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Changes are coming to the U.S. economy: Things to watch for in coming months

Posted by Steve Graham on 6/30/21 3:50 PM

The latest Federal Reserve Beige Book noted that economic activity increased from early April to late May as vaccinated consumers returned to normal activities and businesses dropped pandemic restrictions. Economic activity is picking up as vaccinations are increasing and restrictions are being relaxed. Firms benefited from an $800 billion assistance for small businesses and owners are yearning for a return to a “normal” economy. Along the way, Major League Baseball is slated to return to full capacity and the largest state economy, California, will shed its final COVID-era restrictions on June 15 and give bars, restaurants, and other businesses a green light on the road back to “normal”. Despite a strong advance, the recovery is not without problems. Despite still having large numbers of unemployed people, labor shortages persist in the United States. Supply chain shortages are rampant across the manufacturing sector and inflation is emerging as a threat to future growth. This article will attempt to shed some light on future economic developments and to show that the economic transformation that we are seeing now will hopefully develop into a self-sustaining economic recovery.

Unprecedented economic numbers

First, the economy fell at an extremely sharp pace in the spring of 2020 but rebounded quickly. Real GDP fell 3.5% for the whole year in 2020, but this overall number somewhat clouded the extraordinary bounce back in the second half of the year. Stimulus will juice the economy in 2021, with a projected 6.4% increase. 2022-23 will present new challenges as the economy returns to a rate more closely associated with a “normal” trend of growth. Real GDP is projected to rise 3.0% in 2022 and 2.3% in 2023. July may be the month that marks the turning point return for the economy. The direct stimulus that boosted consumer spending earlier in the spring will fade and growth will be supported by the economy’s own strength, that is, pent-up demand for services and slow healing of the labor market back to a more conventional pattern of work.

COVID-19 was a shock event and such occurrences do result in changes in the economy. For example, the last great downturn was centered in housing. When that bubble burst, there were changes in housing loans and collateral that kept housing in the slow lane for years. In this recession, millions of people worked at home, a sea-change in how business is conducted. How consumers and businesses react in the coming months will leave a lasting mark on business strategy. Some analysts theorize that the large corporate offices, located in central metropolitan areas are doomed and the large proportions of the labor force will work at home, or in a mobile environment. Others say that human memory is short, and people will return to the office-centered environment in a few years. Likely, it will be some combination between the two, with some mobility and some fixed assets.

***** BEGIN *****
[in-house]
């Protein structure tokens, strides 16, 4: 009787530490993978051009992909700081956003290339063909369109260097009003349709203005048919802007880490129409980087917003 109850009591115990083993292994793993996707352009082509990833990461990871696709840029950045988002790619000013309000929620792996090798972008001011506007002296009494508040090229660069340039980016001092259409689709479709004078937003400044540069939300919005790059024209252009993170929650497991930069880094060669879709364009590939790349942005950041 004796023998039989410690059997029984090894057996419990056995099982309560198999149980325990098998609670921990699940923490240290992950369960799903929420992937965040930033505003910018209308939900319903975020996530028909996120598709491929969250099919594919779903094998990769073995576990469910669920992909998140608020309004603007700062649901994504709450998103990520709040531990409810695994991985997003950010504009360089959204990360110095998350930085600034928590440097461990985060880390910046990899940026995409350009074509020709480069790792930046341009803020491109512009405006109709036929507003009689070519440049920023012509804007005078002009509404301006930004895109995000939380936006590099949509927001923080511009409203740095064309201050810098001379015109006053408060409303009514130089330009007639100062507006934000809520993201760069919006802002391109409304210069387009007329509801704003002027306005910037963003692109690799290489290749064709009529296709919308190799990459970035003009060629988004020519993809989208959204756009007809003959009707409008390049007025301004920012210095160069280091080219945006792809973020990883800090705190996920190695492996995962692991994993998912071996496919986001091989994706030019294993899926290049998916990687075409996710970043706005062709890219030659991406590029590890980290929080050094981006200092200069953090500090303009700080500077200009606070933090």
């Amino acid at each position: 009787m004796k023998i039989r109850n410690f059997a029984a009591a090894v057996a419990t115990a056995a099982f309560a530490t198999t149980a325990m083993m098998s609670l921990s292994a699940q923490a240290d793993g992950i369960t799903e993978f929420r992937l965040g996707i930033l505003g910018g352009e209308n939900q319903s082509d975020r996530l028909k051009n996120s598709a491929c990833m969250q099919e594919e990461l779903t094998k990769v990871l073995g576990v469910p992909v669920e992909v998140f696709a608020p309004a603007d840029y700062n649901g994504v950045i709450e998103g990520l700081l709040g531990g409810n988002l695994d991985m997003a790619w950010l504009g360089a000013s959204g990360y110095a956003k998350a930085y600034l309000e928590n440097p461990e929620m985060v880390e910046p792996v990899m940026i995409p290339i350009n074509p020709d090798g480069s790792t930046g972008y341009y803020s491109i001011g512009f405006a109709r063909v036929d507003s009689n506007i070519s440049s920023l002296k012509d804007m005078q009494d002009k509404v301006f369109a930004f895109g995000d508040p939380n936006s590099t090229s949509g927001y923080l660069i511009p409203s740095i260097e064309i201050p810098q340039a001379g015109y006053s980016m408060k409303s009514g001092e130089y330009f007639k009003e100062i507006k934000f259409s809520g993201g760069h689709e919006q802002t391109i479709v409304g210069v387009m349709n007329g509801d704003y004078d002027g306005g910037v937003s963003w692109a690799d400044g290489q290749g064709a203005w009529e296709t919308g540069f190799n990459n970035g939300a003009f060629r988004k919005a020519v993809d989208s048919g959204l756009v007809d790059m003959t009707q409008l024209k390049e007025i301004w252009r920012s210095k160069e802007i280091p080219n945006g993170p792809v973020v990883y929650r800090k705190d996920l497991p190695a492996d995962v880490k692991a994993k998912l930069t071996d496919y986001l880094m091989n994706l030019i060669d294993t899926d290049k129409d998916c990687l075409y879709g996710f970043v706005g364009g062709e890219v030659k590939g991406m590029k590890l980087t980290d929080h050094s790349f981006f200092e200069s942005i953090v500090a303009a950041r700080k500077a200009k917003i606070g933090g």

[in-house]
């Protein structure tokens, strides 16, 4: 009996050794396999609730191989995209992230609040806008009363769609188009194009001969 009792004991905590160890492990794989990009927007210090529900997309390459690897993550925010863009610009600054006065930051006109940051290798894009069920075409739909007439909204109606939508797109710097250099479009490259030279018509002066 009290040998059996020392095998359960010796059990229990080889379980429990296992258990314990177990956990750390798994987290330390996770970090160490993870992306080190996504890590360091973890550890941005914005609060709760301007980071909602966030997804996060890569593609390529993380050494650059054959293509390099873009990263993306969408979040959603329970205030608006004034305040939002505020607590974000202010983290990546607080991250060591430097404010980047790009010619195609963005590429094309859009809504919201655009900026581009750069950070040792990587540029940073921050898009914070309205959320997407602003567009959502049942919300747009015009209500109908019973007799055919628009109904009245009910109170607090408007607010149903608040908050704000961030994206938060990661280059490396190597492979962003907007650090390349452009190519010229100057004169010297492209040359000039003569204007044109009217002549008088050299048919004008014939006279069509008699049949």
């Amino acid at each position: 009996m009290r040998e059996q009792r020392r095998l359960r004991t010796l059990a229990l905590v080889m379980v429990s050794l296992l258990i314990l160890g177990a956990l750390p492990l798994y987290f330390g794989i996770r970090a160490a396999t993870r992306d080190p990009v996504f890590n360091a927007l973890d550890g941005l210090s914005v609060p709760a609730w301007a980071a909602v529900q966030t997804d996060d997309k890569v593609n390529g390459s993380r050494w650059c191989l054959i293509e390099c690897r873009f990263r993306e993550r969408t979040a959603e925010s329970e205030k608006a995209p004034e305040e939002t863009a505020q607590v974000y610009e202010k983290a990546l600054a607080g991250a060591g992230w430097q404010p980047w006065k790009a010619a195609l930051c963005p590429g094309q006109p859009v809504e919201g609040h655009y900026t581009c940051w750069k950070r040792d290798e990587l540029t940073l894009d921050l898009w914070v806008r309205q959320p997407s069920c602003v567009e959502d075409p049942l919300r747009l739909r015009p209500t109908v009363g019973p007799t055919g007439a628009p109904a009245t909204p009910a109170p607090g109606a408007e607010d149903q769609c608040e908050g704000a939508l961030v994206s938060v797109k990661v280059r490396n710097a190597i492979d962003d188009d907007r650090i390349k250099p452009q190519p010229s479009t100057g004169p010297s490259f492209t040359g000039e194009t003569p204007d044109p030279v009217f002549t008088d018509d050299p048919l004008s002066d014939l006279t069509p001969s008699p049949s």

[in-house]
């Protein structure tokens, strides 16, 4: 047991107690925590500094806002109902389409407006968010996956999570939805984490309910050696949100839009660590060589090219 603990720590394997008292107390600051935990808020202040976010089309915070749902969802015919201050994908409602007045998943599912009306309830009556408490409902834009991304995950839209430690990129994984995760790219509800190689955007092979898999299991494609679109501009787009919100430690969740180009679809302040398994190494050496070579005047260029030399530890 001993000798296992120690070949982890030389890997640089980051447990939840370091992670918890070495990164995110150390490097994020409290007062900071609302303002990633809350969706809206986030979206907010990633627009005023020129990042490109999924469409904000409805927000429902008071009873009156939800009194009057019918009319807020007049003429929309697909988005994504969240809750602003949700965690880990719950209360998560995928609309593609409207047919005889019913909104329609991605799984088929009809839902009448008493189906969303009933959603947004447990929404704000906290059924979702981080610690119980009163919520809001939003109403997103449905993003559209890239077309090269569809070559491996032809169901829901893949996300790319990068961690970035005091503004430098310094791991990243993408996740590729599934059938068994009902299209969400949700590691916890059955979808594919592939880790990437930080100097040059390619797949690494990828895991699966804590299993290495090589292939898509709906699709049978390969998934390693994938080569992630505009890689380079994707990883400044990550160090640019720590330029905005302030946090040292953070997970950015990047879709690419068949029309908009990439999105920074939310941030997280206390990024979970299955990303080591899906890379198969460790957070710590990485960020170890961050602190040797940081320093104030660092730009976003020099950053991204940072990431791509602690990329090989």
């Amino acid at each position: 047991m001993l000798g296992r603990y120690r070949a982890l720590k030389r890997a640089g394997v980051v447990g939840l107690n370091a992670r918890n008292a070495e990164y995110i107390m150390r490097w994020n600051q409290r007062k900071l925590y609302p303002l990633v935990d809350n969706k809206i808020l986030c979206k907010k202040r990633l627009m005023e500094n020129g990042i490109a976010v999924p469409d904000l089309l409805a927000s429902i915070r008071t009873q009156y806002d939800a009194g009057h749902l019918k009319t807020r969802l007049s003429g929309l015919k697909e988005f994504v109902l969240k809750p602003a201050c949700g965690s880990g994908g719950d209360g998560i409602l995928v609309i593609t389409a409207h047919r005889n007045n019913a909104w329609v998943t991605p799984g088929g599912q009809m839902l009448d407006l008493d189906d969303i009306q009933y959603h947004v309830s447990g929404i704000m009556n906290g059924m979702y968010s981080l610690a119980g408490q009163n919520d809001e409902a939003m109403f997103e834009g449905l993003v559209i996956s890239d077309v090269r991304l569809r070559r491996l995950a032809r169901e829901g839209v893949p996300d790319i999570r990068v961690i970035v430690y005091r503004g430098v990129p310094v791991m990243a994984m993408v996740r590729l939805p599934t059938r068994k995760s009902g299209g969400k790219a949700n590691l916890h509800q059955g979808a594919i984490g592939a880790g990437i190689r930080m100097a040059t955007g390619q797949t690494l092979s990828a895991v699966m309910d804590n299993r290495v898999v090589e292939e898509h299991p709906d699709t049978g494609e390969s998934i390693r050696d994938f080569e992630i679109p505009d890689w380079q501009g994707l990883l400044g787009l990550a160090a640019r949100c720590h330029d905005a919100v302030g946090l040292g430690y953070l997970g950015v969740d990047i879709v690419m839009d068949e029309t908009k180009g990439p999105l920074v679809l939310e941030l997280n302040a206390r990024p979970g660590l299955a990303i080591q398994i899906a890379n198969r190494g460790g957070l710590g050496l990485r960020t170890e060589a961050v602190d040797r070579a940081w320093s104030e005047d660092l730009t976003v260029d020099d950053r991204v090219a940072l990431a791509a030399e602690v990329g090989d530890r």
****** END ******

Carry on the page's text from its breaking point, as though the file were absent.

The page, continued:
Supply chain bottlenecks

The main obstacles facing manufacturing are the supply chain bottlenecks that have slowed production and drove up prices of key input materials. The semiconductor shortage is a particularly intense issue slowing global production of autos and other transportation equipment. We expect a slow improvement in the supply problem. The supply chain is being held back by a lack of labor and the continuing bottlenecks in primary input commodities. There are some industries that are seeing a marked improvement in their supply chain problems for a particular industry. Others are only seeing slow improvement. Some analysts say the problem will be largely gone by the end of this year. Others say the problem will linger into 2022. For commodity and other inputs, we still expect a positive improvement in deliveries. The improvement is expected to display volatility. There will be months where deliveries speed up and others where there will be slowness, depending on when the critical input item is delivered. You will likely see a zig-zag course in manufacturing and industrial production over the next few months, as semi-finished goods receive the input part and are shipped.

Inflation concerns

Price increases are rampant, not only here but on a global scale. The rapid rise in prices has led to long-term inflation fears. A peek at past economic rebounds reveals that the law of supply and demand does still apply. Although recent inflation figures are indeed scary, there is some thought that we have reached peak inflation and are now heading for a period of at least, less intense inflationary numbers, or even lower prices for some key inputs. Prices of some commodities have started to retreat in recent weeks. Lumber futures are down about 24% from their peak in May and the prices of copper and aluminum are down about 5%. Bond markets soared earlier this year in fear the extra stimulus provided by the U.S. and other governments might start a period of runaway inflation that would force the hand of central banks. The Federal Reserve has repeatedly said that near-term price surges will not metastasize into lasting inflation, an assertion reflected in the University of Michigan’s consumer sentiment report, which showed inflationary expectations easing from last month’s spike. The yield curve has flattened, with the spread between the 10-year and the 2-year yield at its narrowest since late February.